Drifblim is like the opposite of Mismagius: bulkier, without real power, and the latter is further hampered by attempting to use a mixed-class moveset. Acrobatics is the only remote threat here, but even despite benefitting from STAB and double power, it only really affects those who are weak to Flying.

So, for here, Electric and Rock Pokémon are the preferences to actually resist this, and there are also generic weakness-piercing methods; so long as it’s boosted by STAB, it should manage a One-Hit KO.

Chandelure is likely the biggest threat on Phoebe’s team; it boasts among the highest Sp. Atk. in the entire game, making it a very popular Ghost to have. For the most part, it tries to capitalize on statuses laid out by the previous Pokémon through Hex, which will almost certainly One-Hit KO you if ailed.

The other moves are potent as well, particularly Flamethrower, but if they’re not super-effective they likely won’t kill. (You also have the advantage of likely being faster.) A one- or two-hit KO is possible, and it’s not really important about it being super-effective or not if you’re faster.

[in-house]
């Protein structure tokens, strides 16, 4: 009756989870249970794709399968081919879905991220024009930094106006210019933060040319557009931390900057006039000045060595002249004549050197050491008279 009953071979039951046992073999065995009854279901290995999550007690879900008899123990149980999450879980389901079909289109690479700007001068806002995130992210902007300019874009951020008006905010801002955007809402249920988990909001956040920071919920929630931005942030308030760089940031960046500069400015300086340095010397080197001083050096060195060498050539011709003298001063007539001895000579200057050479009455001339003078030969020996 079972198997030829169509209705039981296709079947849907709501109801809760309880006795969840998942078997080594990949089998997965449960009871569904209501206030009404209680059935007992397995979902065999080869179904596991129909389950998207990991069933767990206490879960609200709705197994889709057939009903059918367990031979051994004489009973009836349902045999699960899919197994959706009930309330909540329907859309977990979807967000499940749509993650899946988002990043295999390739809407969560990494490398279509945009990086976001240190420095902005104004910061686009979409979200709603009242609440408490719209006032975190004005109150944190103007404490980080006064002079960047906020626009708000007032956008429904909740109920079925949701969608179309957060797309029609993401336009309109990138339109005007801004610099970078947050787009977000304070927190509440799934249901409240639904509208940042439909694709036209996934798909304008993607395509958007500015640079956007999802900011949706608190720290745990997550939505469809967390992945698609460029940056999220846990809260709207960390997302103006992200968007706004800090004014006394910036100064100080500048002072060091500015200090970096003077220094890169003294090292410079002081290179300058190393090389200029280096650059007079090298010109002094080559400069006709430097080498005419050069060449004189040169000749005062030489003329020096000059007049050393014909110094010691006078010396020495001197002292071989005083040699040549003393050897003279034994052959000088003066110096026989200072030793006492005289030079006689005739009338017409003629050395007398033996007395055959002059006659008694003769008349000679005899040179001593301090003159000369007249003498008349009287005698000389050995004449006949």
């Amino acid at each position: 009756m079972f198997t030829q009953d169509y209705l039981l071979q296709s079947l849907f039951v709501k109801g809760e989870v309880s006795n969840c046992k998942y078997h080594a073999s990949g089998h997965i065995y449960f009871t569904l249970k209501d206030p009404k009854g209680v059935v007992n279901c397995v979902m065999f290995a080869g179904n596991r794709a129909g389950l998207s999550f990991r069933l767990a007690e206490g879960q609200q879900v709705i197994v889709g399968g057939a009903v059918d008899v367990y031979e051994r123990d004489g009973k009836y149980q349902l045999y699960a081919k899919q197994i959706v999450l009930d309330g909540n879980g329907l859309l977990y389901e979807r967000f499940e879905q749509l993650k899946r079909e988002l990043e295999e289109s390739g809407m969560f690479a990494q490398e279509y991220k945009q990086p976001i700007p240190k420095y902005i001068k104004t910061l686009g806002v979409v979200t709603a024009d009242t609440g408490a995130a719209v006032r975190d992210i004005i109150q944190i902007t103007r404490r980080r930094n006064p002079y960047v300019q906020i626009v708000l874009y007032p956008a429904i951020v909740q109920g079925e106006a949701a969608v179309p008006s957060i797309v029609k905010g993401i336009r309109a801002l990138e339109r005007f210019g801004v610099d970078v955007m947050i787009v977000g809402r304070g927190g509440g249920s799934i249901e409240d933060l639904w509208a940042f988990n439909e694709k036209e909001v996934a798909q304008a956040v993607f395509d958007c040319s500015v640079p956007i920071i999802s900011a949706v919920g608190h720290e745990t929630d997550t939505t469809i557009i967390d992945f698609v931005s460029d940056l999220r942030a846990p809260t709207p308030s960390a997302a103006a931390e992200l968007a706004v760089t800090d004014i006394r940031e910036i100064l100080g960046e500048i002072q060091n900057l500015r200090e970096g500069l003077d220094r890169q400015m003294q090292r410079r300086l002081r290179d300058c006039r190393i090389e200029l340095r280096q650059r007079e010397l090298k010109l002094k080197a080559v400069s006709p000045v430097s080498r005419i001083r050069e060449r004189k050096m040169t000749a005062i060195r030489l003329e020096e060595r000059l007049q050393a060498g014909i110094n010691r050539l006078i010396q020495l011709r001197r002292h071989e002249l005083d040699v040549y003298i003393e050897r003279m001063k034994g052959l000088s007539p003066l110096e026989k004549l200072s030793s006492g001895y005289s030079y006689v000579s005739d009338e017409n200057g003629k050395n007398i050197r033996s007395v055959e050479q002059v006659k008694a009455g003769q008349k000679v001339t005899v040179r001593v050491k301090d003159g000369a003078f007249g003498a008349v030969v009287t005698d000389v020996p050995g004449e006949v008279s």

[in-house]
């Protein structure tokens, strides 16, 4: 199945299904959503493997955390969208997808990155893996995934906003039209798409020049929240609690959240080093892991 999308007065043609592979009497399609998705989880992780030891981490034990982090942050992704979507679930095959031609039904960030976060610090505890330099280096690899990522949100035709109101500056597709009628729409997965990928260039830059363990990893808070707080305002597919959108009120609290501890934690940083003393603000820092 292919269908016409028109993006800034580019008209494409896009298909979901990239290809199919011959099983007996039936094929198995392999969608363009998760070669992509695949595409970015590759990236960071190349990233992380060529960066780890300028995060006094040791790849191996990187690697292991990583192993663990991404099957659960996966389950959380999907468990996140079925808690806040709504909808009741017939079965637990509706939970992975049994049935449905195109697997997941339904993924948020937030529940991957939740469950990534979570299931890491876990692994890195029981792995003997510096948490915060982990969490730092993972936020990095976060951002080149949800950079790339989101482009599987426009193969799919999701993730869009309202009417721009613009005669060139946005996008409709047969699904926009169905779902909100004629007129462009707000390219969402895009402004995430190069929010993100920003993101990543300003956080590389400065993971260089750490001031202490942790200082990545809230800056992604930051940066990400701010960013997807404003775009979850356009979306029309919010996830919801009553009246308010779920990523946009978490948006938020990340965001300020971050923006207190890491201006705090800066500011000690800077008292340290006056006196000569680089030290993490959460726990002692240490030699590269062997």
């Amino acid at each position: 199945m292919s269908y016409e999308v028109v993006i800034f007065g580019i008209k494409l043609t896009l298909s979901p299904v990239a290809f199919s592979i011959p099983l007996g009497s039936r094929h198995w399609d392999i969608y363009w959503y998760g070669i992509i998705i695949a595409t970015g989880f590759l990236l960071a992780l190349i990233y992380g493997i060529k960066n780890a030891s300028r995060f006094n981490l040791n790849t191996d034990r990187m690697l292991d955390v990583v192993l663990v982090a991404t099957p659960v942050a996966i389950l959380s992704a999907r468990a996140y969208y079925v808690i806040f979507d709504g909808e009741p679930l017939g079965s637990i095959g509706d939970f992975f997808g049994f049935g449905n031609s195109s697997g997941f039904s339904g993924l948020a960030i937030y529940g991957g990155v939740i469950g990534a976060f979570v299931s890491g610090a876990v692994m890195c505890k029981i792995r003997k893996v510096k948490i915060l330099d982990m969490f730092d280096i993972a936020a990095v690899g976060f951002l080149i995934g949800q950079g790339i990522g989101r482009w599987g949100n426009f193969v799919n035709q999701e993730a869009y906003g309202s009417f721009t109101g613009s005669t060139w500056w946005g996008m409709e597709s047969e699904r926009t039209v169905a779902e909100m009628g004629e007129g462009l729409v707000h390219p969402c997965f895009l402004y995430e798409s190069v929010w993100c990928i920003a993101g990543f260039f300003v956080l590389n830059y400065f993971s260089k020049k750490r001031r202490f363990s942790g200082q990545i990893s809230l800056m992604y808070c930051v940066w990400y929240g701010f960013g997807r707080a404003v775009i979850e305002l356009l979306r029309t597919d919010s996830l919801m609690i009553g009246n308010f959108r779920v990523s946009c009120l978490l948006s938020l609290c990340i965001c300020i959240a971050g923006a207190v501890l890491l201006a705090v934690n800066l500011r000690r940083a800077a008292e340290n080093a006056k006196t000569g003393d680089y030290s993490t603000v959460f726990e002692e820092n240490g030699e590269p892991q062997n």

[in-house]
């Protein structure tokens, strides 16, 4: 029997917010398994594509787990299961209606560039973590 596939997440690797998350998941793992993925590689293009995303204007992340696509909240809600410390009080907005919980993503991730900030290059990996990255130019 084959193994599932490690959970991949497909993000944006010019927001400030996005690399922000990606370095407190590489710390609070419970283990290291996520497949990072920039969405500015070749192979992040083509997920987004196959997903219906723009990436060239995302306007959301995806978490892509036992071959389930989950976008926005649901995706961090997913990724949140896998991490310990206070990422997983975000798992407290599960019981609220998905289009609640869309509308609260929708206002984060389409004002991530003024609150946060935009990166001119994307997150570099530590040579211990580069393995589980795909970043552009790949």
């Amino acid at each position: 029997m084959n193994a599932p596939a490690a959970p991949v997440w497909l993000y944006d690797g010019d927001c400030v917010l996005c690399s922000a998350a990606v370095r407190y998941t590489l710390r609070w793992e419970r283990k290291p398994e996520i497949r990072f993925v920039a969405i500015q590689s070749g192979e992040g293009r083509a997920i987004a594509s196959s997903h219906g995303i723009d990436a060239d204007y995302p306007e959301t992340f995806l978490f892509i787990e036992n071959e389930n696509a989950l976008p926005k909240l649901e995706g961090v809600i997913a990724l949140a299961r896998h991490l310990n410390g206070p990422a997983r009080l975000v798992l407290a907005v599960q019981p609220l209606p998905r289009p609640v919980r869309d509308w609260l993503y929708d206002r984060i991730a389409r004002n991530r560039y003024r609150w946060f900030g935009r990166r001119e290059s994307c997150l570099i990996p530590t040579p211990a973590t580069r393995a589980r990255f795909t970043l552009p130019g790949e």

Dusknoir is another bulky Pokémon trying to capitalize on Hex’s status damage bonus, though he has some slight independence in that regard through the elemental Punches. (The odds are only 10% for any of them inducing an ailment, don’t worry your head off.)

The Punch moves are the main threat here due to Dusknoir actually having a decent Attack stat, and the bulk is also another concern. That said, Dusknoir’s Attack isn’t that high, so you should survive long enough to KO it with two STAB moves.

Sableye is not much of a threat at all, even as a Mega Pokémon, unless you’re the type to focus on crippling through status moves: much like with Mega Absol before it, Mega Sableye has Magic Bounce and will thusly bounce 'em all back at you.

For the most part, Foul Play is the only threat, mostly because it’s based moreso on the target’s Attack than the user’s; for the other moves, Sableye’s Attack isn’t quite high enough to be considered a major problem. Fairy moves are its only (type-based) weakness, so use those if you can.

BOSS: Elite Four Glacia

Pokémon Type Moves